By Max Clarke

Following the Government’s commitment to help small business export to new markets overseas, a new poll of decision-makers in 500 small and medium-sized businesses reveals that UK SMEs remain focussed on exports to the world’s lower growth markets at the expense of developing trade with high-growth emerging markets. The findings are in stark contrast to the latest growth estimates from the World Bank, whose 2011 GDP growth forecast of 6.0% for the world’s developing markets dwarfs 2.3% for OECD countries.

The survey, commissioned by TheCityUK, the independent body promoting UK-wide financial and related professional services, revealed that 27% of small businesses see other EU countries as their main growth markets while 16% are focussed on USA and Canada. That compares with only 11% on China, which recently overtook Japan as the world’s second-largest economy. 9% are focussed on India while Ireland (7%) came in higher than Brazil (6%) and Russia (5%).

The same respondents cited uncertainty around different regulatory systems, exchange rate fluctuations and onerous bureaucracy as the main concerns for SMEs who export or are looking to start exporting their goods and services, issues which the Government’s White Paper “Trade and Investment for Growth” seeks to address in pledging improved access to trade finance, insurance and advice for SMEs seeking to export to new markets.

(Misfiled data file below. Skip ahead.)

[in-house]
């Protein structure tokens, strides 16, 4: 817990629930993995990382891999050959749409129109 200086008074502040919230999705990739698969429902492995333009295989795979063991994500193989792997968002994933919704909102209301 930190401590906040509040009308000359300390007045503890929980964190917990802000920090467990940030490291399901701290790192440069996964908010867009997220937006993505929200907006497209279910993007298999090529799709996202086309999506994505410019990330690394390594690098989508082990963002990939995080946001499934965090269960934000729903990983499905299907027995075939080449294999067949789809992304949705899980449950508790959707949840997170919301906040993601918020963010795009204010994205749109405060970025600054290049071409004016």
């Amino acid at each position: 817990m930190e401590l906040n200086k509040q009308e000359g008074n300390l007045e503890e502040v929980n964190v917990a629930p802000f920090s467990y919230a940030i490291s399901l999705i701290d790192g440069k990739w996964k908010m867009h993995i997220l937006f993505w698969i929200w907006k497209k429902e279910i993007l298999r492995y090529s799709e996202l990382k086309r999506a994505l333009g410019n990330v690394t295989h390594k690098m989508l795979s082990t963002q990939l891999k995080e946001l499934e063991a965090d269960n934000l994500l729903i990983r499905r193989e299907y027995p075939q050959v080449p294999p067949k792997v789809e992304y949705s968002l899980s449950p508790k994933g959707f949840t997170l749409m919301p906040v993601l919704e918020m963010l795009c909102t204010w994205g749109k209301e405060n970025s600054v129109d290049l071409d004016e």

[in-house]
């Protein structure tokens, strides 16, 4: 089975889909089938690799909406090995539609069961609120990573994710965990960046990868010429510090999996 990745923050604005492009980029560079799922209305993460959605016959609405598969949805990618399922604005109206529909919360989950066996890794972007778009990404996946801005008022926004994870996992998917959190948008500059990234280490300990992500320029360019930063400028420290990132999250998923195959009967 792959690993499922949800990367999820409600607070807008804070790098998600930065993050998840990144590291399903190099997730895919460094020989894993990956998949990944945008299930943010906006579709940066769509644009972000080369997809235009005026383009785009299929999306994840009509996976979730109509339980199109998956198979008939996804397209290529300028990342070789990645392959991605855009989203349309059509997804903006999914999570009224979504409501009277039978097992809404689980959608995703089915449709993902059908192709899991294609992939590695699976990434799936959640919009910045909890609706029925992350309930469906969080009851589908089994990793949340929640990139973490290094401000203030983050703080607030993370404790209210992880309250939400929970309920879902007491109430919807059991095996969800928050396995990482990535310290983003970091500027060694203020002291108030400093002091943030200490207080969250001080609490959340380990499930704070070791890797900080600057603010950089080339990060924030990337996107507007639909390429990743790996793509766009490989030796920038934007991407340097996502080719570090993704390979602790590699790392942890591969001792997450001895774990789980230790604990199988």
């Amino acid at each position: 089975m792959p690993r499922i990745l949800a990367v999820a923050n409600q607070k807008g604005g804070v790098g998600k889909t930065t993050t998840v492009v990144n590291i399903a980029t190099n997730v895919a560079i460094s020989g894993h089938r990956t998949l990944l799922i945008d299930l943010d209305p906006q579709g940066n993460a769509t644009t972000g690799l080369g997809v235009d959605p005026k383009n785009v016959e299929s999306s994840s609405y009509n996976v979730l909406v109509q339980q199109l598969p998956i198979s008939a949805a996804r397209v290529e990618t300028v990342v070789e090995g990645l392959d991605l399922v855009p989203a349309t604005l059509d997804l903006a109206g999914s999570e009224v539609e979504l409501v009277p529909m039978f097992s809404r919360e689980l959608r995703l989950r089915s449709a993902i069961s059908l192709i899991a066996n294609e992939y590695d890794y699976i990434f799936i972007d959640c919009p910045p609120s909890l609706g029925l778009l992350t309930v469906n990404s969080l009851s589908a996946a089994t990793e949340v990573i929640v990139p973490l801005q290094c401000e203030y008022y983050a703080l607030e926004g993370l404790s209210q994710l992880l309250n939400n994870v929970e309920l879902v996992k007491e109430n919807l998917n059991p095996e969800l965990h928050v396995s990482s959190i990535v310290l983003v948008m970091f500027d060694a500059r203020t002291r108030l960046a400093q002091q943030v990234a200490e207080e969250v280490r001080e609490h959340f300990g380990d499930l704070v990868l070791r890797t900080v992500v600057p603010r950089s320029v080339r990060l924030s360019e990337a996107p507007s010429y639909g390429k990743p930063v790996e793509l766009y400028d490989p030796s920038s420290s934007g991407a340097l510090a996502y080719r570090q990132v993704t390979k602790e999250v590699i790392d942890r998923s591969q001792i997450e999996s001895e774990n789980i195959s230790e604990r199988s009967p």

The survey findings resonate with recent ONS data which identified the US as the UK’s predominant trading partner in December 2010 on 14.9% of trade exports, with China in 9th on 2.4%, behind Ireland, Spain and Italy among others. The World Bank forecasts 2011 growth of 1.4% for the euro zone and 2.8% for the United States compared with 8.7% for China and 8.4% for India.

Chris Cummings, CEO of TheCityUK, comments:”UK SMEs have valuable established trading relationships with developed markets. That is understandable, given perceptions of ease of doing business in them. Emerging markets, on the other hand, are — for some businesses — still a mountain to climb. Yet emerging markets represent their most exciting prospect of a profitable future. This is as true of financial and professional services as of other sectors, and equally true of UK businesses — from the biggest multinationals to seed-corn SMEs — that use our members’ financial and professional expertise. Our long-term economic recovery depends on UK businesses penetrating new markets and removing barriers to them accessing a global customer base.”